NSF approved the proposal and awarded Genziko an SBIR grant. NSF paid Genziko two-thirds of the grant amount up front with the remainder to be paid when the company submitted its final report. Schrag testified that the final reports were the only thing NSF expected to receive as a result of SBIR grants. Although Genziko performed some of the anticipated research and development, the company did not follow its proposed budget. NSF Office of the Inspector General (OIG) Special Agent Brian Hess testified that he examined Genziko's records and bank accounts and found no evidence that Genziko had paid the expenses outlined above. Indeed, Hess related that when he interviewed Near as part of OIG's investigation, Near stated that he never paid any employees but himself.

         In Genziko's final report, Near certified that to best of his knowledge the work for which he was requesting payment was performed in accordance with the award terms and conditions. Schrag testified that the agency viewed this certification as confirming that money was spent according to the proposed budget. After receiving Genziko's final report, NSF wired the final third of the grant from the U.S. Treasury to Genziko's account.

         2. NASA Contract

         Near submitted a proposal to NASA's SBIR program for Genziko to develop a "Frequency-Steerable Acoustic Transducer." In layman's terms, this device would function as something like an ultrasound to detect leaks or changes inside structures. Genziko was approved for and received a six-month NASA SBIR contract to develop the idea. After completing that contract, Near applied for a second one, which is the subject of most of the charges in this case. This second, multi-year contract was a continuation of the first contract and relied on the same proposal.

         Genziko proposed a budget of just under $600, 000 over two years for the second contract. The budget listed payments to an unnamed engineer, an unnamed technician, and two named consultants that were to be paid in the contract's first year. NASA contracting officer Julie Delgado testified at trial that she followed up requesting more detail, and Near responded that Timothy Meyer would serve as the engineer and Chris Brooks as the technician.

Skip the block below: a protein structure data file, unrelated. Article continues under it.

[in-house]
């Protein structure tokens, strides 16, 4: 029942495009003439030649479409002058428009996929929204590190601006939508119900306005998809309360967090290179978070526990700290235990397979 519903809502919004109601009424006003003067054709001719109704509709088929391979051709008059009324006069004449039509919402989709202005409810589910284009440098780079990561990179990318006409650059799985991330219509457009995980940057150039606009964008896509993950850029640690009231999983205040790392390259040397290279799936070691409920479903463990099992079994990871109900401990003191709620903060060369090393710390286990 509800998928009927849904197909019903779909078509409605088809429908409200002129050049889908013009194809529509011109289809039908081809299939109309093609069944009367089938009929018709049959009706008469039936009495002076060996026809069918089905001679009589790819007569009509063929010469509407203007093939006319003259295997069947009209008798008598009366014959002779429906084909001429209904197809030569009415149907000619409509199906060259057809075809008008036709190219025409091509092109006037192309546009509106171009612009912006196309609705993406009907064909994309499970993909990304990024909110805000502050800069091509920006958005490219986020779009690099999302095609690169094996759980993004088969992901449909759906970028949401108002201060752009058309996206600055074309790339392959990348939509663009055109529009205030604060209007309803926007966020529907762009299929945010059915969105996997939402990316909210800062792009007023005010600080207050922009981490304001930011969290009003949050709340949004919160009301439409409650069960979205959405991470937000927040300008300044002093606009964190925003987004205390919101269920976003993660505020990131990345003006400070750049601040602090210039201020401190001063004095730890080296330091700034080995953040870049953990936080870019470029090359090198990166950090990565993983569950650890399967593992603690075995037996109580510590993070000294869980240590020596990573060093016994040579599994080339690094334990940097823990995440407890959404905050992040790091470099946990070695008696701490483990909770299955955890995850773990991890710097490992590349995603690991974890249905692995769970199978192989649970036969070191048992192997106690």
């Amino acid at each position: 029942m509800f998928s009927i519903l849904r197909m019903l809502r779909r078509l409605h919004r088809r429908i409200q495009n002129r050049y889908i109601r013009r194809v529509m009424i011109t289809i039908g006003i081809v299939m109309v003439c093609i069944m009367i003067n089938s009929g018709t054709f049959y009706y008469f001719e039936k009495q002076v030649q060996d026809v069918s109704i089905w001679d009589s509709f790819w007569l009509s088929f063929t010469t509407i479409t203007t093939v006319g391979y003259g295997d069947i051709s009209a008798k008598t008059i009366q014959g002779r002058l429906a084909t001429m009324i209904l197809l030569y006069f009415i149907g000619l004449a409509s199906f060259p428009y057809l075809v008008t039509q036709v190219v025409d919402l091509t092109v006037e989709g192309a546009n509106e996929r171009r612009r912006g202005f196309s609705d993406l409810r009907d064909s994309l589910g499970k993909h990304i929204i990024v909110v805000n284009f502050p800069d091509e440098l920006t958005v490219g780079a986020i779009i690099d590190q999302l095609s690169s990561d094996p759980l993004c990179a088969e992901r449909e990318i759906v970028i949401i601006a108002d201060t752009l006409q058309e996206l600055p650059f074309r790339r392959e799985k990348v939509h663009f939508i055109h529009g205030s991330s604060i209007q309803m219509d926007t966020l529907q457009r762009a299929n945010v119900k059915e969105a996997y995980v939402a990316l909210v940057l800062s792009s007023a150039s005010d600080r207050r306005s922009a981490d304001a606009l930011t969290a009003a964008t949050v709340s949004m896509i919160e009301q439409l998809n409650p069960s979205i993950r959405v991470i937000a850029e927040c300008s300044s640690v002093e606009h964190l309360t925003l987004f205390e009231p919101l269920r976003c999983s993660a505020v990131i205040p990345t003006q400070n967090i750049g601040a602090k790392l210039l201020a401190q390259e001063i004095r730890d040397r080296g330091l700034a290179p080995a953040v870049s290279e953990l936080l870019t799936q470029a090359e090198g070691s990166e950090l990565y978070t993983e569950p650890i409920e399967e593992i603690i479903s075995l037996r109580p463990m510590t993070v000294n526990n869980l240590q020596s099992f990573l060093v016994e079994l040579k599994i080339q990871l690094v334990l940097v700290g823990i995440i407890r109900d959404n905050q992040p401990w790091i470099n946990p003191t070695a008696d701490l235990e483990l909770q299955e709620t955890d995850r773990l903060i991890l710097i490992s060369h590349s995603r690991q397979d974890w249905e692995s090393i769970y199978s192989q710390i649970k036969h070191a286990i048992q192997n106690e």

Genziko was awarded the second contract. The contract specified that Genziko would be paid in installments after submitting quarterly interim reports of its progress. Genziko's proposal was also expressly incorporated by reference into the terms of the contract. A NASA contracting officer testified at trial that the budget included in the proposal was part of the contract.

         Genziko submitted the required quarterly interim reports and received its installment payments under the contract. NASA OIG Special Agent Lee Gibson and a NASA accountant testified to five wire transfers of NASA contract money from the U.S. Treasury to three different Genziko bank accounts over the course of the contract. According to Gibson, Near spent money from all three Genziko accounts on personal expenses.

         As part of the seventh report, which Near filed well into the contract's second year, Near certified that Genziko's performance had complied with the contract's terms and conditions. Yet Genziko did not spend the contract money as specified in its proposal. Brooks, for example, testified that he was never paid (and never expected to receive any payment) for some technical help he provided Near on the project. Hess, the NSF OIG agent, testified that, after examining Genziko's records, he found no evidence of payments to Brooks, Meyer, or the two consultants. In addition, the University of Toledo ("UT") entered into a contract with Genziko to act as a subcontractor on the NASA contract. A UT accountant testified that although UT faculty and students performed nearly $300, 000 worth of work on the subcontract, Genziko paid UT only about $70, 000.

         C. The Trial3

         A grand jury indicted the defendants, and the case proceeded to trial. Genziko was unrepresented at trial. During its opening statement, the government showed slides that Near had viewed at a presentation for NSF grantees given by Dr. Montgomery Fisher, a lawyer and investigator with NSF's OIG. The slides stated in large letters "Don't lie" and "Don't steal" and warned viewers that if they lied or stole they would be investigated and prosecuted. Presentation of Montgomery Fisher (Doc. 190-65 at 9-12).4 When Fisher testified, the government again displayed these slides for the jury.

         At the conclusion of the government's...